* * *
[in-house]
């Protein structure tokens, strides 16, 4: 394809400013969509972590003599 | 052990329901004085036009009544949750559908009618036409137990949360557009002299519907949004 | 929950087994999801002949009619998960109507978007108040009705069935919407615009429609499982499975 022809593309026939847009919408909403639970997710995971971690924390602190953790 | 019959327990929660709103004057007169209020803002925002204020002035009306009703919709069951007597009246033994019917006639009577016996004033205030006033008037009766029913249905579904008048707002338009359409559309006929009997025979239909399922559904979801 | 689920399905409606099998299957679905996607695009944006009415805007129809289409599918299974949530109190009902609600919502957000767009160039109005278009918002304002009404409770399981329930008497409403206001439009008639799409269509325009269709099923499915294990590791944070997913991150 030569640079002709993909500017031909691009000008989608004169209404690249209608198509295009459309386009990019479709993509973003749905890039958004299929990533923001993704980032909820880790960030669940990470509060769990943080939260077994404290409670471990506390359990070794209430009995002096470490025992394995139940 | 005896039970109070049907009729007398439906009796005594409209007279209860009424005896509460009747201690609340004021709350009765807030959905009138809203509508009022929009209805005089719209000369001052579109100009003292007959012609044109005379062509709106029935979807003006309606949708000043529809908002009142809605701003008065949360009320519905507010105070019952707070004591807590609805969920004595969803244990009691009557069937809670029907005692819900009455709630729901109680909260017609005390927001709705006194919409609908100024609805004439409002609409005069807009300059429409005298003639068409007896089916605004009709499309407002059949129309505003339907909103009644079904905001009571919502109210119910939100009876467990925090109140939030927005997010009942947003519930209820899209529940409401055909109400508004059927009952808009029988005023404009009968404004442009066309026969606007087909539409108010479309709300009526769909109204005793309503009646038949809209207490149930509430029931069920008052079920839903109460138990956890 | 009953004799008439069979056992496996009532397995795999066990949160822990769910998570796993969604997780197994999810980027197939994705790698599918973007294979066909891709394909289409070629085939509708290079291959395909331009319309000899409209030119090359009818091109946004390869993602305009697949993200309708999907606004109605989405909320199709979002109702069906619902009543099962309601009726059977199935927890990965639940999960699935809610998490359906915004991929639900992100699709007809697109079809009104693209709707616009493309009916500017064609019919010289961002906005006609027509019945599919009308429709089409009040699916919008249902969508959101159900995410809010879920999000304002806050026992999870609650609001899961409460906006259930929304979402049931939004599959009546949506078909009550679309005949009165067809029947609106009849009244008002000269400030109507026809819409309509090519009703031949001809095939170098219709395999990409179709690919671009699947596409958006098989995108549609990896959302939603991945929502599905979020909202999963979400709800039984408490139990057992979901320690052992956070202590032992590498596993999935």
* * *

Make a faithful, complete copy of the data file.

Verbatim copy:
[in-house]
């Protein structure tokens, strides 16, 4: 394809400013969509972590003599 | 052990329901004085036009009544949750559908009618036409137990949360557009002299519907949004 | 929950087994999801002949009619998960109507978007108040009705069935919407615009429609499982499975 022809593309026939847009919408909403639970997710995971971690924390602190953790 | 019959327990929660709103004057007169209020803002925002204020002035009306009703919709069951007597009246033994019917006639009577016996004033205030006033008037009766029913249905579904008048707002338009359409559309006929009997025979239909399922559904979801 | 689920399905409606099998299957679905996607695009944006009415805007129809289409599918299974949530109190009902609600919502957000767009160039109005278009918002304002009404409770399981329930008497409403206001439009008639799409269509325009269709099923499915294990590791944070997913991150 030569640079002709993909500017031909691009000008989608004169209404690249209608198509295009459309386009990019479709993509973003749905890039958004299929990533923001993704980032909820880790960030669940990470509060769990943080939260077994404290409670471990506390359990070794209430009995002096470490025992394995139940 | 005896039970109070049907009729007398439906009796005594409209007279209860009424005896509460009747201690609340004021709350009765807030959905009138809203509508009022929009209805005089719209000369001052579109100009003292007959012609044109005379062509709106029935979807003006309606949708000043529809908002009142809605701003008065949360009320519905507010105070019952707070004591807590609805969920004595969803244990009691009557069937809670029907005692819900009455709630729901109680909260017609005390927001709705006194919409609908100024609805004439409002609409005069807009300059429409005298003639068409007896089916605004009709499309407002059949129309505003339907909103009644079904905001009571919502109210119910939100009876467990925090109140939030927005997010009942947003519930209820899209529940409401055909109400508004059927009952808009029988005023404009009968404004442009066309026969606007087909539409108010479309709300009526769909109204005793309503009646038949809209207490149930509430029931069920008052079920839903109460138990956890 | 009953004799008439069979056992496996009532397995795999066990949160822990769910998570796993969604997780197994999810980027197939994705790698599918973007294979066909891709394909289409070629085939509708290079291959395909331009319309000899409209030119090359009818091109946004390869993602305009697949993200309708999907606004109605989405909320199709979002109702069906619902009543099962309601009726059977199935927890990965639940999960699935809610998490359906915004991929639900992100699709007809697109079809009104693209709707616009493309009916500017064609019919010289961002906005006609027509019945599919009308429709089409009040699916919008249902969508959101159900995410809010879920999000304002806050026992999870609650609001899961409460906006259930929304979402049931939004599959009546949506078909009550679309005949009165067809029947609106009849009244008002000269400030109507026809819409309509090519009703031949001809095939170098219709395999990409179709690919671009699947596409958006098989995108549609990896959302939603991945929502599905979020909202999963979400709800039984408490139990057992979901320690052992956070202590032992590498596993999935």